198 Tasting Notes
Here’s a little gem I picked up at Blowing Rock, North Carolina. Golden Monkey is one of my favorite black tea varieties so I was excited to give this one a try when I spotted it at the store.
The unbrewed leaves of this tea are long and are both brown and golden brown. The aroma is earthy with standard black tea characteristics .
I steeped the tea for four minutes at 212 degrees. The color was dark amber gold.
The flavor was much like the unbrewed leaves smelled. It was earthy flavor with standard black tea attributes…and something else less pleasant. There was a faint taste behind the other flavors that reminded me of the smell of un-emptied ashtrays on the morning after the party. The sensation was weak but there just the same. It didn’t ruin the experience for me but it did subtract from the positive feelings.
I’m not ready to write this tea off yet since it does have some good features. I will try a lower brewing temperature next time to see if that reduces or eliminates the ashtray effect.
Flavors: Ash, Earth, Tea
Another day above ground. Another tea to review. How can I complain?
I am very familiar with Rishi’s Earl Grey tea. It is both the strongest and most natural tasting earl grey that I have ever tried. I regularly buy it by the pound. So, with that track record, I was anxious to take their Ancient Golden Yunnan tea out for a spin.
The unbrewed tea leaves are both dark and light brown. Think of golden monkey tea if you are trying to envision this description. The aroma is rich, earthy, leathery, and recognizable for tea from this area of the world.
I followed Rishi’s brewing instructions and steeped the leaves for five minutes at 212 degrees. The finished product was dark amber in color and smelled sweet and chocolaty.
The taste was sweet and cordial with chocolate undertones The flavor was also robust which is important to me with my life-long sinus challenges. The aftertaste was light and gentle with no astringent annoyances.
This is an exceptional morning black tea that will fit the bill when I am looking for a reason to get out of bed. I also need to make room in my tea cabinet for a pound of this great blend.
Flavors: Chocolate, Sweet
It looks like I will have more time to review teas for a while. My job was eliminated last Thursday. I am not going to rant, whine, or complain. This is the first time it has happened to me in a 40-year career, which makes me fortunate. The last thing I will say about it is if you know someone who is looking for a very experienced technical writer, online training developer, and jack of many computer trades, please let me know.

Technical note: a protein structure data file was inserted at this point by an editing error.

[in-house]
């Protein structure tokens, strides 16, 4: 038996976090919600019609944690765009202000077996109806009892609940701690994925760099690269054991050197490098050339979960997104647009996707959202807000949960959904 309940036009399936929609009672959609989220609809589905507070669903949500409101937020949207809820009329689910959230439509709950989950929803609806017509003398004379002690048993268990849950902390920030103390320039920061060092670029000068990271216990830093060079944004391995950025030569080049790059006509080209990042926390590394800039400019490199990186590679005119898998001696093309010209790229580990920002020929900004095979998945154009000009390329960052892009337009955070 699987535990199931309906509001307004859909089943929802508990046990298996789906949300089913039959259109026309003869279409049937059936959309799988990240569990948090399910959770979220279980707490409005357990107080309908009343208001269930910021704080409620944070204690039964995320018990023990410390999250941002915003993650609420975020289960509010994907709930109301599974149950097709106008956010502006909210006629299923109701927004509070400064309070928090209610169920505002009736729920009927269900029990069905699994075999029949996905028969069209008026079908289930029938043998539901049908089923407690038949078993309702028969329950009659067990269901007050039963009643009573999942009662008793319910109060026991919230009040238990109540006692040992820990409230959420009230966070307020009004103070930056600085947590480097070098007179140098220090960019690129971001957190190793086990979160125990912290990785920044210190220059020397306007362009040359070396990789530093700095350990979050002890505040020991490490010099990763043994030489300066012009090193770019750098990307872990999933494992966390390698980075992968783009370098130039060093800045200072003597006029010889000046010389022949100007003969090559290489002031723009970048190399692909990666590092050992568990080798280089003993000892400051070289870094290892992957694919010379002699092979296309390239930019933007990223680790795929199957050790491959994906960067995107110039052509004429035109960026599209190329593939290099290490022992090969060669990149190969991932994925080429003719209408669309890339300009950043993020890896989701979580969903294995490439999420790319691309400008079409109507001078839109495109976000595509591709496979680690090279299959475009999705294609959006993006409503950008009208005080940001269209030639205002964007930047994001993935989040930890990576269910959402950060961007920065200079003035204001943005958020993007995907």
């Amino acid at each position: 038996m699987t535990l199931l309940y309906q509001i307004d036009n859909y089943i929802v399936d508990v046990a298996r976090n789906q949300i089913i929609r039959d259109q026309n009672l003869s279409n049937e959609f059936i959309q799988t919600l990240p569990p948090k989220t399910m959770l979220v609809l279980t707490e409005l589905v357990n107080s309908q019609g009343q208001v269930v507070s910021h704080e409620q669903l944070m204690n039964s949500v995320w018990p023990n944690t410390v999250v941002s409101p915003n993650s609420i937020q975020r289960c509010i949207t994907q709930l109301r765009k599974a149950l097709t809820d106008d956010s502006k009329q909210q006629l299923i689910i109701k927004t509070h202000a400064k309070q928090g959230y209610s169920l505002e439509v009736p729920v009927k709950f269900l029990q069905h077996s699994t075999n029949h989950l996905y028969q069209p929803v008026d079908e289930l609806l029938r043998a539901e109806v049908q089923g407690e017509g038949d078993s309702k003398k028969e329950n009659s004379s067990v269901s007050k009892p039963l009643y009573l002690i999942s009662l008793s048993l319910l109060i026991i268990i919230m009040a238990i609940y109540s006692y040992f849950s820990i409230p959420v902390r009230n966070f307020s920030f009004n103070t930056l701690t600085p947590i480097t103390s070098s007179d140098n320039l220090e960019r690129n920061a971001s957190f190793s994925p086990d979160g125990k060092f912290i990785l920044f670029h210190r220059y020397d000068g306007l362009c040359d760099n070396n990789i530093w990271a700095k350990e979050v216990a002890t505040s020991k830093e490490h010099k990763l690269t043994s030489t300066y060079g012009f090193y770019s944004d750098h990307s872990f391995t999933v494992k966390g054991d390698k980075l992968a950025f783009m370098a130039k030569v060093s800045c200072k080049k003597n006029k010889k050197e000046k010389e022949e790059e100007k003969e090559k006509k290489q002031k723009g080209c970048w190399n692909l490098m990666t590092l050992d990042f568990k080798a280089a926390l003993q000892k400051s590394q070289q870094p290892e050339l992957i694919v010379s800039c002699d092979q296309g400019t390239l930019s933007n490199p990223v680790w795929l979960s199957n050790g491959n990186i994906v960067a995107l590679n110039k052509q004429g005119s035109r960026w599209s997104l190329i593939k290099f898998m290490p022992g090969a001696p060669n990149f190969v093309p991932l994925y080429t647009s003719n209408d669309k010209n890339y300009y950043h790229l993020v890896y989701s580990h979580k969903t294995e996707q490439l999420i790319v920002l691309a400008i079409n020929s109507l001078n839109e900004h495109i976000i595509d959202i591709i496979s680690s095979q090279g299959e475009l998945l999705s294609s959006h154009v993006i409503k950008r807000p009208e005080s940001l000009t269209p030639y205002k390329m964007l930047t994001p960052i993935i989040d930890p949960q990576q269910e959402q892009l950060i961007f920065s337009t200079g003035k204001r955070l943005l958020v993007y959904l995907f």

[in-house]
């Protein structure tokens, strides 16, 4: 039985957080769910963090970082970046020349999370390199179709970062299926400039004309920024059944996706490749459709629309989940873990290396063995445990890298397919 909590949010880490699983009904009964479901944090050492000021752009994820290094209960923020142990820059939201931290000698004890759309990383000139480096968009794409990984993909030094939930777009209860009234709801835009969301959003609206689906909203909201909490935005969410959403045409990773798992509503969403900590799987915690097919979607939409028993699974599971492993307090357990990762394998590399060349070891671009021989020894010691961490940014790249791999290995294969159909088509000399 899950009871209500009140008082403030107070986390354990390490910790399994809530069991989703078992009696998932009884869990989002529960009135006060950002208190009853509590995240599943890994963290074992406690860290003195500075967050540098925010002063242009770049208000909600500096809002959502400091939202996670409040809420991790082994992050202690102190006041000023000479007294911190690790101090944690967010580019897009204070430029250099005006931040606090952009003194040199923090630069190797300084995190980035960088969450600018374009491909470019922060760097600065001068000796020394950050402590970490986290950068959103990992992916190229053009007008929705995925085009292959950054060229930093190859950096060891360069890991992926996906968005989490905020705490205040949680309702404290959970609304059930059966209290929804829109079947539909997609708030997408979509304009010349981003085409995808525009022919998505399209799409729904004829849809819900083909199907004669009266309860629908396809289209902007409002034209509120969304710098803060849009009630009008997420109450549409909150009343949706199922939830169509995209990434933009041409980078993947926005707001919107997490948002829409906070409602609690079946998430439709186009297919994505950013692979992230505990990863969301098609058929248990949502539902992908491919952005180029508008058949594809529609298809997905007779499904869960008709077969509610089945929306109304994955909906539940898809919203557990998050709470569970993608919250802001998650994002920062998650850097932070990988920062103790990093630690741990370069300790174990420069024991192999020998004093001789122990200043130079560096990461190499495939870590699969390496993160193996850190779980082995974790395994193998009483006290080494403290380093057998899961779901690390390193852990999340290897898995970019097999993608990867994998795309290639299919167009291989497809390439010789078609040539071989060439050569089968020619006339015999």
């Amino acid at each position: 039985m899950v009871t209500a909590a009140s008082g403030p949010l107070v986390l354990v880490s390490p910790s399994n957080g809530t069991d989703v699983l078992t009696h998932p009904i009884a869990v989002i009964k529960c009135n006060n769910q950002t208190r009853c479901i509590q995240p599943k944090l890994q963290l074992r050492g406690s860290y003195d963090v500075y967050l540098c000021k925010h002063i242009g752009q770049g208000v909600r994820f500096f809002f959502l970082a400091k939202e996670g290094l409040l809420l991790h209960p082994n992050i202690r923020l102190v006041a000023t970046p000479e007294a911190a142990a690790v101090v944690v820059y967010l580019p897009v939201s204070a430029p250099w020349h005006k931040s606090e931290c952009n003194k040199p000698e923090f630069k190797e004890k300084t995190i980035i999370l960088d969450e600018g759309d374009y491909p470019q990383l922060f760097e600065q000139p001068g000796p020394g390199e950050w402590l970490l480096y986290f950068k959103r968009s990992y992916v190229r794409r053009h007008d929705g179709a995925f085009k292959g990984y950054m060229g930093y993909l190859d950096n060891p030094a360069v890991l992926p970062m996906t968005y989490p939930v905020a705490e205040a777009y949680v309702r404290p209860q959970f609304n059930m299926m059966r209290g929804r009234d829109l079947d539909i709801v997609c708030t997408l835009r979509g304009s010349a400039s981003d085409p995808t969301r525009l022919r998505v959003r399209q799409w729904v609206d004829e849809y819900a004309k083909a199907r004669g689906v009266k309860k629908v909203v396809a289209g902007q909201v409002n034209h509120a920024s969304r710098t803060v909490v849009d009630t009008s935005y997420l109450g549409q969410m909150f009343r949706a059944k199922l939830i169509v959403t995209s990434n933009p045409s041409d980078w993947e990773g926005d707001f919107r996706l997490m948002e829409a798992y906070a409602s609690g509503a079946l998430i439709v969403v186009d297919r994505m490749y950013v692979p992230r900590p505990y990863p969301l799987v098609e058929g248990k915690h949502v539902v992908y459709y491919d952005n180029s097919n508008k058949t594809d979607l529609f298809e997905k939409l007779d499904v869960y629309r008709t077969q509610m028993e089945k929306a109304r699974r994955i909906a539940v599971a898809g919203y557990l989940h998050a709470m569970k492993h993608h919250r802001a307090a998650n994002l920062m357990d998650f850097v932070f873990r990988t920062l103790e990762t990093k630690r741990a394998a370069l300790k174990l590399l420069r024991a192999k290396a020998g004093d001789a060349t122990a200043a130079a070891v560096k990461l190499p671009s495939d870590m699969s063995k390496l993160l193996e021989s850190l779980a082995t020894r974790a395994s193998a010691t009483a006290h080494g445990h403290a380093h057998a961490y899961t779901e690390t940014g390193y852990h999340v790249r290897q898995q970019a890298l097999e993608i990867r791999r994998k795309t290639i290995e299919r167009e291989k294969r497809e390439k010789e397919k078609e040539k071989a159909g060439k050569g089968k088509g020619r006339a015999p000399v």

OK. Now to the fun stuff! I found this tea for a great price at our local Dean and Deluca store. Its round cardboard container intrigued me as it reminded me of the packaging for fireplace matches.
The very short and thin black tea leaves had a sweet malty smell. I brewed them for four minutes at 212 degrees as recommended on the container.
The steeped result was a dark molasses-colored liquid with a sweet aroma. The odor was almost like tea covered with healthy doses of milk and sugar, although I was drinking it straight.
The flavor of the tea was extremely pleasant with distinct sweet and malty accents. The specific black tea flavor was just a subscript to the other more clearly enunciated attributes. The entire cup went down exceptionally smoothly with no astringency detected by my palate.
I like this tea a lot! It is the perfect storm of flavor and smoothness. It will be a fantastic addition to my morning black tea rotation.
Flavors: Malt, Sweet
Ah. I’m taking another one of my birthday teas for a spin today. This one came in classy packaging: a fancy box, well-made tin with outer and inner lids, and a cool little brass handle fastened to the middle of the inner lid. When I navigated through this packaging and opened the inner lid, I was struck by a forceful sweet chocolate aroma.
The instructions said to brew this tea in “simmering” water for three minutes. I don’t know what temperature equals simmering, but I took that to mean 195 degrees.
The brewed odor also carried forth distinct sweet and chocolate characteristics. The color was a rich amber.
The flavor had sweet overtones with another hint of chocolate. The taste was also very smooth with no inkling of astringency.
I usually maximize the recommended brewing times and temperatures to pull the most flavor possible from my teas. In this instance, I followed the recommended stingy time and temperature to the letter and was pleasantly surprised by the potency of the taste.
The aftertaste was also just right. It lingered on my palate pleasantly and gently.
I like this tea a lot. Not only will I happily look forward to swilling the entire tin, but I will DEFINITELY put this selection on next year’s birthday wish list.
Flavors: Chocolate, Smooth, Sweet, Tea
Hello again, great tea tasters across the fruity (and malty) plains. It’s been way too long since my last review. I’ll try to make this one brief.
I have had Mariage teas before. Although I respect their complex blended flavors, I am not big on fruity, liquor-laden, flowery, and chemical-like tastes. I’m more of a purist when it comes to my favorite teas, especially black teas, which I depend on to jump-start my brain during the work week.
When I saw Mariage’s French Breakfast Tea in the local Dean & DeLuca store, I hoped that it would have robust flavors but in a more conventional black tea way. My hope was dashed. This tea seems to have a taste that is very similar to their Bourbon Rouge and Marco Polo (can’t get that swimming pool commercial out of my head) blends.
The flavors are robust but have a chemical-like tang to them. I don’t want to call this astringency, but it’s borderline so. Also, this attribute stays on my palate way too long. Like their other teas that I’ve tried, my tongue detects a hodge-podge of liquor, flowers, and fruit.
I don’t hate this tea but it is not one that I would prefer to pry my eyes open in the morning. For that purpose, I will cling to the tried-and-true English and Chinese breakfast and Earl Grey varieties.